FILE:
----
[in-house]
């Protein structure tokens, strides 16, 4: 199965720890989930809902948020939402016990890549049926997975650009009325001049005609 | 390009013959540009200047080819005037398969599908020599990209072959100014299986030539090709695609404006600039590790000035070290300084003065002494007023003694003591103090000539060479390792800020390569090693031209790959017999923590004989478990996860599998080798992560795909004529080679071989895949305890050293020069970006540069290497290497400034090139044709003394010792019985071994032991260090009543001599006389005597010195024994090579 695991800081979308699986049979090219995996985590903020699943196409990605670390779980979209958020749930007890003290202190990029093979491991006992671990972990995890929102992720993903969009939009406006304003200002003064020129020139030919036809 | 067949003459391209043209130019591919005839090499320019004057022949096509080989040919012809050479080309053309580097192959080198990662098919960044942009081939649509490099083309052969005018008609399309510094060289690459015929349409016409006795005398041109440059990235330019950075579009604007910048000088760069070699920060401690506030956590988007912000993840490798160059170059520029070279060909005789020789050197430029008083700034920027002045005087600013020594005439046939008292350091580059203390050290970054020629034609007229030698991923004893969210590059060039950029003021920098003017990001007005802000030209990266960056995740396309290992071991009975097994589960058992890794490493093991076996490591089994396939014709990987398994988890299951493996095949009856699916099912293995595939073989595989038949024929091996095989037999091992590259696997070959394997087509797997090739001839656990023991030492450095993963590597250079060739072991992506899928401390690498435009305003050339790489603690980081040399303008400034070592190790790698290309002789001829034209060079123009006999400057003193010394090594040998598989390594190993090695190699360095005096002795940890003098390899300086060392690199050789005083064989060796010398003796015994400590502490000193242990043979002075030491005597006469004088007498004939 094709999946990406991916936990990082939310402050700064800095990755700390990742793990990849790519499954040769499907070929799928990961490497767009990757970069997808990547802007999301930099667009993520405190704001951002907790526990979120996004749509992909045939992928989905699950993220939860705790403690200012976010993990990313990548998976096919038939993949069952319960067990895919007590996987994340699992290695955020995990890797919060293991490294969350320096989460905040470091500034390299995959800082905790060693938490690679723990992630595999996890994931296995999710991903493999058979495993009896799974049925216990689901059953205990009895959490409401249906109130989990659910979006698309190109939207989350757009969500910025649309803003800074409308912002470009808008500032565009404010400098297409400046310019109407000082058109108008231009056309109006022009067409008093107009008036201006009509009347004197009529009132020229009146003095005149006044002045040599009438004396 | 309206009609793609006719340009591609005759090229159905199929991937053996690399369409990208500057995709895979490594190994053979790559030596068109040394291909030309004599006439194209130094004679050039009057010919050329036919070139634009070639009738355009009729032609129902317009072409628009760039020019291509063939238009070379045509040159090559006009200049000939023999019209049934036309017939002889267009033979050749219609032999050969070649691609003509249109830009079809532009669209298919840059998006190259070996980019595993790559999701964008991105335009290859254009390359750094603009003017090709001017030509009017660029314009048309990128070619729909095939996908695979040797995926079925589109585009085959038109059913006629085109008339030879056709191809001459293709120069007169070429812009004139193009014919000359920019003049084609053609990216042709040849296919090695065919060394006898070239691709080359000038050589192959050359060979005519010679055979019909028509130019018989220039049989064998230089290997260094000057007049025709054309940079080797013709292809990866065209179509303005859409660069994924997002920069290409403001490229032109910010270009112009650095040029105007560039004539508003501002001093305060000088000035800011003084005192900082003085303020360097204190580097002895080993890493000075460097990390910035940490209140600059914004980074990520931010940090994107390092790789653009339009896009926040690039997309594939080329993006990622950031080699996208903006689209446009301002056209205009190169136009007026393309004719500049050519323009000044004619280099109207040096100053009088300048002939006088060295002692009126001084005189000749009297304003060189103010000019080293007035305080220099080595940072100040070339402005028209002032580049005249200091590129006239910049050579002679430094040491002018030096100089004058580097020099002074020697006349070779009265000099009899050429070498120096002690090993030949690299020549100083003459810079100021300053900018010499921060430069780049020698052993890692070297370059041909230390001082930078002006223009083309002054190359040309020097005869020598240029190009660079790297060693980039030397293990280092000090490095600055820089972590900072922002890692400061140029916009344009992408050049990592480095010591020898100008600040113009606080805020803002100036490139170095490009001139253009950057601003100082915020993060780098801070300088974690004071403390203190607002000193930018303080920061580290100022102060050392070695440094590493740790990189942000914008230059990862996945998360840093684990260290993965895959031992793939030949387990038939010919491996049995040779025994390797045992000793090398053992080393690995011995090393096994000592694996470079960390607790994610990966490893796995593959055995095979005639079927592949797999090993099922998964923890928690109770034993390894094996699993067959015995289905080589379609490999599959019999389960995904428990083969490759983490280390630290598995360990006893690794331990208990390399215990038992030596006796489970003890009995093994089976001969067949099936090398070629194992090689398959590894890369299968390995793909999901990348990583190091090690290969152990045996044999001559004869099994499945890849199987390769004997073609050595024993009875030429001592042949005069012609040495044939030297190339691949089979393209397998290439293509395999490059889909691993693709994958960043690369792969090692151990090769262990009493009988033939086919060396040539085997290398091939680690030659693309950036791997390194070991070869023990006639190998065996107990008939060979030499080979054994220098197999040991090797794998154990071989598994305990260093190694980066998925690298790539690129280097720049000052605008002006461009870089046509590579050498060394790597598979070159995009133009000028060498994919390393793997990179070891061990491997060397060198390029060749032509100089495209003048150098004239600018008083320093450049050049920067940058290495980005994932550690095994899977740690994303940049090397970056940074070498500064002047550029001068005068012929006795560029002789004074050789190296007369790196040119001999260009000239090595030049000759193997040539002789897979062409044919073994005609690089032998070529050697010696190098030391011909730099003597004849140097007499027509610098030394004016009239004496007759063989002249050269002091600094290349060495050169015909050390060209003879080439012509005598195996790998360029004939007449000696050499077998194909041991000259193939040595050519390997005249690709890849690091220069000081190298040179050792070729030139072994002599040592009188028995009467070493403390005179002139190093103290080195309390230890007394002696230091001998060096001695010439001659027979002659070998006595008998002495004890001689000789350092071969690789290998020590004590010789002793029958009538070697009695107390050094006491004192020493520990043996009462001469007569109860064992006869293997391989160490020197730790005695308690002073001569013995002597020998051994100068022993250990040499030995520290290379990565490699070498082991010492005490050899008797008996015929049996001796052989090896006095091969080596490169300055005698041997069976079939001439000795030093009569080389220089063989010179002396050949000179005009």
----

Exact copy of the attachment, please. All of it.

[in-house]
């Protein structure tokens, strides 16, 4: 199965720890989930809902948020939402016990890549049926997975650009009325001049005609 | 390009013959540009200047080819005037398969599908020599990209072959100014299986030539090709695609404006600039590790000035070290300084003065002494007023003694003591103090000539060479390792800020390569090693031209790959017999923590004989478990996860599998080798992560795909004529080679071989895949305890050293020069970006540069290497290497400034090139044709003394010792019985071994032991260090009543001599006389005597010195024994090579 695991800081979308699986049979090219995996985590903020699943196409990605670390779980979209958020749930007890003290202190990029093979491991006992671990972990995890929102992720993903969009939009406006304003200002003064020129020139030919036809 | 067949003459391209043209130019591919005839090499320019004057022949096509080989040919012809050479080309053309580097192959080198990662098919960044942009081939649509490099083309052969005018008609399309510094060289690459015929349409016409006795005398041109440059990235330019950075579009604007910048000088760069070699920060401690506030956590988007912000993840490798160059170059520029070279060909005789020789050197430029008083700034920027002045005087600013020594005439046939008292350091580059203390050290970054020629034609007229030698991923004893969210590059060039950029003021920098003017990001007005802000030209990266960056995740396309290992071991009975097994589960058992890794490493093991076996490591089994396939014709990987398994988890299951493996095949009856699916099912293995595939073989595989038949024929091996095989037999091992590259696997070959394997087509797997090739001839656990023991030492450095993963590597250079060739072991992506899928401390690498435009305003050339790489603690980081040399303008400034070592190790790698290309002789001829034209060079123009006999400057003193010394090594040998598989390594190993090695190699360095005096002795940890003098390899300086060392690199050789005083064989060796010398003796015994400590502490000193242990043979002075030491005597006469004088007498004939 094709999946990406991916936990990082939310402050700064800095990755700390990742793990990849790519499954040769499907070929799928990961490497767009990757970069997808990547802007999301930099667009993520405190704001951002907790526990979120996004749509992909045939992928989905699950993220939860705790403690200012976010993990990313990548998976096919038939993949069952319960067990895919007590996987994340699992290695955020995990890797919060293991490294969350320096989460905040470091500034390299995959800082905790060693938490690679723990992630595999996890994931296995999710991903493999058979495993009896799974049925216990689901059953205990009895959490409401249906109130989990659910979006698309190109939207989350757009969500910025649309803003800074409308912002470009808008500032565009404010400098297409400046310019109407000082058109108008231009056309109006022009067409008093107009008036201006009509009347004197009529009132020229009146003095005149006044002045040599009438004396 | 309206009609793609006719340009591609005759090229159905199929991937053996690399369409990208500057995709895979490594190994053979790559030596068109040394291909030309004599006439194209130094004679050039009057010919050329036919070139634009070639009738355009009729032609129902317009072409628009760039020019291509063939238009070379045509040159090559006009200049000939023999019209049934036309017939002889267009033979050749219609032999050969070649691609003509249109830009079809532009669209298919840059998006190259070996980019595993790559999701964008991105335009290859254009390359750094603009003017090709001017030509009017660029314009048309990128070619729909095939996908695979040797995926079925589109585009085959038109059913006629085109008339030879056709191809001459293709120069007169070429812009004139193009014919000359920019003049084609053609990216042709040849296919090695065919060394006898070239691709080359000038050589192959050359060979005519010679055979019909028509130019018989220039049989064998230089290997260094000057007049025709054309940079080797013709292809990866065209179509303005859409660069994924997002920069290409403001490229032109910010270009112009650095040029105007560039004539508003501002001093305060000088000035800011003084005192900082003085303020360097204190580097002895080993890493000075460097990390910035940490209140600059914004980074990520931010940090994107390092790789653009339009896009926040690039997309594939080329993006990622950031080699996208903006689209446009301002056209205009190169136009007026393309004719500049050519323009000044004619280099109207040096100053009088300048002939006088060295002692009126001084005189000749009297304003060189103010000019080293007035305080220099080595940072100040070339402005028209002032580049005249200091590129006239910049050579002679430094040491002018030096100089004058580097020099002074020697006349070779009265000099009899050429070498120096002690090993030949690299020549100083003459810079100021300053900018010499921060430069780049020698052993890692070297370059041909230390001082930078002006223009083309002054190359040309020097005869020598240029190009660079790297060693980039030397293990280092000090490095600055820089972590900072922002890692400061140029916009344009992408050049990592480095010591020898100008600040113009606080805020803002100036490139170095490009001139253009950057601003100082915020993060780098801070300088974690004071403390203190607002000193930018303080920061580290100022102060050392070695440094590493740790990189942000914008230059990862996945998360840093684990260290993965895959031992793939030949387990038939010919491996049995040779025994390797045992000793090398053992080393690995011995090393096994000592694996470079960390607790994610990966490893796995593959055995095979005639079927592949797999090993099922998964923890928690109770034993390894094996699993067959015995289905080589379609490999599959019999389960995904428990083969490759983490280390630290598995360990006893690794331990208990390399215990038992030596006796489970003890009995093994089976001969067949099936090398070629194992090689398959590894890369299968390995793909999901990348990583190091090690290969152990045996044999001559004869099994499945890849199987390769004997073609050595024993009875030429001592042949005069012609040495044939030297190339691949089979393209397998290439293509395999490059889909691993693709994958960043690369792969090692151990090769262990009493009988033939086919060396040539085997290398091939680690030659693309950036791997390194070991070869023990006639190998065996107990008939060979030499080979054994220098197999040991090797794998154990071989598994305990260093190694980066998925690298790539690129280097720049000052605008002006461009870089046509590579050498060394790597598979070159995009133009000028060498994919390393793997990179070891061990491997060397060198390029060749032509100089495209003048150098004239600018008083320093450049050049920067940058290495980005994932550690095994899977740690994303940049090397970056940074070498500064002047550029001068005068012929006795560029002789004074050789190296007369790196040119001999260009000239090595030049000759193997040539002789897979062409044919073994005609690089032998070529050697010696190098030391011909730099003597004849140097007499027509610098030394004016009239004496007759063989002249050269002091600094290349060495050169015909050390060209003879080439012509005598195996790998360029004939007449000696050499077998194909041991000259193939040595050519390997005249690709890849690091220069000081190298040179050792070729030139072994002599040592009188028995009467070493403390005179002139190093103290080195309390230890007394002696230091001998060096001695010439001659027979002659070998006595008998002495004890001689000789350092071969690789290998020590004590010789002793029958009538070697009695107390050094006491004192020493520990043996009462001469007569109860064992006869293997391989160490020197730790005695308690002073001569013995002597020998051994100068022993250990040499030995520290290379990565490699070498082991010492005490050899008797008996015929049996001796052989090896006095091969080596490169300055005698041997069976079939001439000795030093009569080389220089063989010179002396050949000179005009």